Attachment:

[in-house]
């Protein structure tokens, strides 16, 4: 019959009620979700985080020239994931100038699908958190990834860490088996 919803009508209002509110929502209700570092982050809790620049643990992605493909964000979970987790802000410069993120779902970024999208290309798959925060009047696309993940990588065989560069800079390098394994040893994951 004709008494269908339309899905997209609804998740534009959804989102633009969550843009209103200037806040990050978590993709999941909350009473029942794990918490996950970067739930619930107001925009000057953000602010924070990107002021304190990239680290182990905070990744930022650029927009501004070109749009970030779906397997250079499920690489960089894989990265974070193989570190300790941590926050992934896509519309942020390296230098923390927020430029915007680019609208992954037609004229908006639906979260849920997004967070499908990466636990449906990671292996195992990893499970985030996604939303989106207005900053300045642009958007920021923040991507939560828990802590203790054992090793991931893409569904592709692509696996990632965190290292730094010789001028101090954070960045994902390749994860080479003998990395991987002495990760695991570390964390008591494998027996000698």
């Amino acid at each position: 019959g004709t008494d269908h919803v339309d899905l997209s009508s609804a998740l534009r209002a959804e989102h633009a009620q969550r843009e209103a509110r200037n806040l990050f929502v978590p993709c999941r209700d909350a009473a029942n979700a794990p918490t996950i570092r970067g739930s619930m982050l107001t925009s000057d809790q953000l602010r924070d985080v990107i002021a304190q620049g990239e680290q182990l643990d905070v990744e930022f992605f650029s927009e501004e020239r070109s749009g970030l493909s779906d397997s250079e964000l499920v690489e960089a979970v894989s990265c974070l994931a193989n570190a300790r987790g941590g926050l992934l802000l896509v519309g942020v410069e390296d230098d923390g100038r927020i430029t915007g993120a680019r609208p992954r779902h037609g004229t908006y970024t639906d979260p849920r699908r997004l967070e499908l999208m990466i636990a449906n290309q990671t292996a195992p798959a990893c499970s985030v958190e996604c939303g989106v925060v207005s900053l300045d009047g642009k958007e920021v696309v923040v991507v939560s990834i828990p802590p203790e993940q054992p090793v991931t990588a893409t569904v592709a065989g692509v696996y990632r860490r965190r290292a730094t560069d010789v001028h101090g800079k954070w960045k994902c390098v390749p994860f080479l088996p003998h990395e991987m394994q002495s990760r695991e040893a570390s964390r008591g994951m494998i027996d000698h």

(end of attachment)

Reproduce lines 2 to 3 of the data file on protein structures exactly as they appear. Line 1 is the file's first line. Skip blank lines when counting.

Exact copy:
């Protein structure tokens, strides 16, 4: 019959009620979700985080020239994931100038699908958190990834860490088996 919803009508209002509110929502209700570092982050809790620049643990992605493909964000979970987790802000410069993120779902970024999208290309798959925060009047696309993940990588065989560069800079390098394994040893994951 004709008494269908339309899905997209609804998740534009959804989102633009969550843009209103200037806040990050978590993709999941909350009473029942794990918490996950970067739930619930107001925009000057953000602010924070990107002021304190990239680290182990905070990744930022650029927009501004070109749009970030779906397997250079499920690489960089894989990265974070193989570190300790941590926050992934896509519309942020390296230098923390927020430029915007680019609208992954037609004229908006639906979260849920997004967070499908990466636990449906990671292996195992990893499970985030996604939303989106207005900053300045642009958007920021923040991507939560828990802590203790054992090793991931893409569904592709692509696996990632965190290292730094010789001028101090954070960045994902390749994860080479003998990395991987002495990760695991570390964390008591494998027996000698």
């Amino acid at each position: 019959g004709t008494d269908h919803v339309d899905l997209s009508s609804a998740l534009r209002a959804e989102h633009a009620q969550r843009e209103a509110r200037n806040l990050f929502v978590p993709c999941r209700d909350a009473a029942n979700a794990p918490t996950i570092r970067g739930s619930m982050l107001t925009s000057d809790q953000l602010r924070d985080v990107i002021a304190q620049g990239e680290q182990l643990d905070v990744e930022f992605f650029s927009e501004e020239r070109s749009g970030l493909s779906d397997s250079e964000l499920v690489e960089a979970v894989s990265c974070l994931a193989n570190a300790r987790g941590g926050l992934l802000l896509v519309g942020v410069e390296d230098d923390g100038r927020i430029t915007g993120a680019r609208p992954r779902h037609g004229t908006y970024t639906d979260p849920r699908r997004l967070e499908l999208m990466i636990a449906n290309q990671t292996a195992p798959a990893c499970s985030v958190e996604c939303g989106v925060v207005s900053l300045d009047g642009k958007e920021v696309v923040v991507v939560s990834i828990p802590p203790e993940q054992p090793v991931t990588a893409t569904v592709a065989g692509v696996y990632r860490r965190r290292a730094t560069d010789v001028h101090g800079k954070w960045k994902c390098v390749p994860f080479l088996p003998h990395e991987m394994q002495s990760r695991e040893a570390s964390r008591g994951m494998i027996d000698h």